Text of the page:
Carbon dioxide removal (CDR) techniques are natural and technological strategies that seek to remove CO2 and other greenhouse gas (GHG) emissions from the atmosphere by storing them through various means. What is the effectiveness of such CDR techniques? Could they result in major environmental disruptions, causing more harm than good?

A comprehensive synthesis of CDR impact on climate and the environment has not been carried out yet. In particular, since no single CDR technique has the potential to achieve the required atmospheric CO2 decrease, it is becoming increasingly clear that multiple CDR implementations will have to be deployed simultaneously over long periods of time.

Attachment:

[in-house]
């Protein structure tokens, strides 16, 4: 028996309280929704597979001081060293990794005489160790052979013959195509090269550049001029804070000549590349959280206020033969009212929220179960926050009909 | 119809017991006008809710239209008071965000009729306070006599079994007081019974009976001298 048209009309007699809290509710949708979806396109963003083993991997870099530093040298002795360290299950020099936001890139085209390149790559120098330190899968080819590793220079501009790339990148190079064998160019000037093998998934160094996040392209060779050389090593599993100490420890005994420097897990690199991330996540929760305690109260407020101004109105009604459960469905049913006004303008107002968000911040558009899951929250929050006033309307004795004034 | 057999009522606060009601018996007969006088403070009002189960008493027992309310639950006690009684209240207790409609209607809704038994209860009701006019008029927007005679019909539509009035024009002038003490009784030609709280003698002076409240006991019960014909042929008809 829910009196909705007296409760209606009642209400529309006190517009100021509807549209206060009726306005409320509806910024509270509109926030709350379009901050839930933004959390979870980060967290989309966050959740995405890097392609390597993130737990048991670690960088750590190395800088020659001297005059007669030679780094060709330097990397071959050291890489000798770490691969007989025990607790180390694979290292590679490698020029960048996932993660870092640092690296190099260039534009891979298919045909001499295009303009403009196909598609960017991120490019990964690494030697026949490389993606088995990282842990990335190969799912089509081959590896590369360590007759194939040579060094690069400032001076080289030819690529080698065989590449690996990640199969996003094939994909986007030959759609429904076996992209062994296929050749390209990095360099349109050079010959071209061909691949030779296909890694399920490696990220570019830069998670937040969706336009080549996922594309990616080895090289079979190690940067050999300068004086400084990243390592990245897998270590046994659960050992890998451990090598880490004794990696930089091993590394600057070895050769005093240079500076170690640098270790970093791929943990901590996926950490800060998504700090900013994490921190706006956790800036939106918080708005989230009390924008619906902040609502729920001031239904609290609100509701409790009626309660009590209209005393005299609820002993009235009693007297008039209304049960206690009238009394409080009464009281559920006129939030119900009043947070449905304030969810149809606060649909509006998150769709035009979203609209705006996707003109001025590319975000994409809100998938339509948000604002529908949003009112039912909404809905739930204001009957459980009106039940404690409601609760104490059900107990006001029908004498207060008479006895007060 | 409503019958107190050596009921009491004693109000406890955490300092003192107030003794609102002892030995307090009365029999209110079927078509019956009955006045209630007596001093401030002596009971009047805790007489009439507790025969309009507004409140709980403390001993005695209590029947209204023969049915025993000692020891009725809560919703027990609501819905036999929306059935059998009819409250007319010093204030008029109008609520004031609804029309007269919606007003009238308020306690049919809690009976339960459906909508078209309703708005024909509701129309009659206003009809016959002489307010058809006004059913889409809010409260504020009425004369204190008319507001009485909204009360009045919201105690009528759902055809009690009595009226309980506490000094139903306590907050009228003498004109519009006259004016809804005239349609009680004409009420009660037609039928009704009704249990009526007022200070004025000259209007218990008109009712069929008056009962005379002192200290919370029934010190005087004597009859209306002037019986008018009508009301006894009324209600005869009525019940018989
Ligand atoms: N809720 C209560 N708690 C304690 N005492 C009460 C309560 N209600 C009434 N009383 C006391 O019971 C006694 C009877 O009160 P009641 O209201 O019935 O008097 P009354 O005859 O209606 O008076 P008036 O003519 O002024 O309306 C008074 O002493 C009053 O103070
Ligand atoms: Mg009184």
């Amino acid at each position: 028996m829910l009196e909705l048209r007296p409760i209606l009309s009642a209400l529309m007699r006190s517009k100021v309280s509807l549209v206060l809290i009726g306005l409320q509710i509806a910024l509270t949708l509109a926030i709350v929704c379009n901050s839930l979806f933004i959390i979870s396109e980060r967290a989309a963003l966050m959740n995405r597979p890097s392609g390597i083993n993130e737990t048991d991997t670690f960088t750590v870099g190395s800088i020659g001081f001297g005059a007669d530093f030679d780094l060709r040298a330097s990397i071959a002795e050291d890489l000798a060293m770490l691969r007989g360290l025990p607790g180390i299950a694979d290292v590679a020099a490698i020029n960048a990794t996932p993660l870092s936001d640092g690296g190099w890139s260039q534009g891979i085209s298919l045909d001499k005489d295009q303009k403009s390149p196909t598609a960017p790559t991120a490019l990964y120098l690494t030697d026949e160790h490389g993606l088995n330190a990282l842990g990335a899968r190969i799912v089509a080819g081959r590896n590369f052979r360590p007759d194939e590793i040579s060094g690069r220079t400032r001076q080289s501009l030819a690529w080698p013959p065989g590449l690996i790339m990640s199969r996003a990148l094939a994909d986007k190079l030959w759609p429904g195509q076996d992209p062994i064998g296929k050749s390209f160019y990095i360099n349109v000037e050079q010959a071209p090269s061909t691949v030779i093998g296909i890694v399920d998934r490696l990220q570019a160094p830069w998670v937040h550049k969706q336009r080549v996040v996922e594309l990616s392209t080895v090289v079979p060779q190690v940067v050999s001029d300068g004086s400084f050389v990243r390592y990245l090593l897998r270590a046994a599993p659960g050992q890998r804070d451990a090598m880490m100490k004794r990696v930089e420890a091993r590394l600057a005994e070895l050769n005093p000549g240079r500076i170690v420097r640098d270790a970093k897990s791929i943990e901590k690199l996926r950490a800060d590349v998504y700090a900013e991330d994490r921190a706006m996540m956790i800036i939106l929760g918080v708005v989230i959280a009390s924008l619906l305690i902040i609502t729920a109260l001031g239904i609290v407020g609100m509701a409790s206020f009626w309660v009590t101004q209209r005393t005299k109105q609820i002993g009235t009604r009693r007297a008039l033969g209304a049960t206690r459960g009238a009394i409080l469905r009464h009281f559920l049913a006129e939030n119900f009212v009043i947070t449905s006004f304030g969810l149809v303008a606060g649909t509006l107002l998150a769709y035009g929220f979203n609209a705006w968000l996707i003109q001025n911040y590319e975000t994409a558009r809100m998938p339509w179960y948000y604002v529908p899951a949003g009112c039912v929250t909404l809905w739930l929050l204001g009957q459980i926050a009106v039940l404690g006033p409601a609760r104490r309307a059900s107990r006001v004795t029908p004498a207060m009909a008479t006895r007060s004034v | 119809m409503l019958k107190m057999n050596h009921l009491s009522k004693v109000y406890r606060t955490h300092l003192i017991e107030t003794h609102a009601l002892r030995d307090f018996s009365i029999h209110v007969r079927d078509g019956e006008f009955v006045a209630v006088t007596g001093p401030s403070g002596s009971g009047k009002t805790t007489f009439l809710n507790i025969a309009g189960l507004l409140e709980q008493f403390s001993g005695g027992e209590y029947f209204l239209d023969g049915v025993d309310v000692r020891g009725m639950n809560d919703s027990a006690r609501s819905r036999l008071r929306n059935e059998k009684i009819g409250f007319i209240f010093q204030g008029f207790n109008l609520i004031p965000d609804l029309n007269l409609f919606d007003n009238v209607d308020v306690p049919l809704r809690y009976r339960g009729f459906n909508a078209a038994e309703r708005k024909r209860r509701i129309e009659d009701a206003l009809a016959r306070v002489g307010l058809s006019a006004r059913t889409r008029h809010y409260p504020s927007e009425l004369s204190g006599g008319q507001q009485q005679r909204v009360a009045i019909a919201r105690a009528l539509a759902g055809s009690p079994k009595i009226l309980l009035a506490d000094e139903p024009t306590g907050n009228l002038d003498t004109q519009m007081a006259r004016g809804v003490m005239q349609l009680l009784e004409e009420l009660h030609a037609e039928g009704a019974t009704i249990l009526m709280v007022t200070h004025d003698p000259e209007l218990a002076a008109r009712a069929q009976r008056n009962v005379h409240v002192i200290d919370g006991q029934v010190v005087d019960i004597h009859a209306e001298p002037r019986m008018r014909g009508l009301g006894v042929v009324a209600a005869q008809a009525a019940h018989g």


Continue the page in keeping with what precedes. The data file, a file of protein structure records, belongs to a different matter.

By complementing and extending the knowledge and results generated in the H2020 projects LANDMARC and OceanNETs, RESCUE aims at better understanding the potential role of both land- and ocean based CDR methods in future mitigation scenarios.

Our ability to design long-term mitigation scenarios is hampered by the uncertainty in the effectiveness and in the environmental impacts of large-scale CDR implementations. Hence, RESCUE seeks to achieve the following goals:

1) Develop a portfolio of CDR scenarios for the 21st century and beyond so that scientists and policymakers can understand how the climate and the Earth System will respond to GMT stabilisation.

2) On the basis of these scenarios, assess the potential role of CDR in reducing net GHG emissions, as well as its environmental impacts, side effects, and potential co-benefits.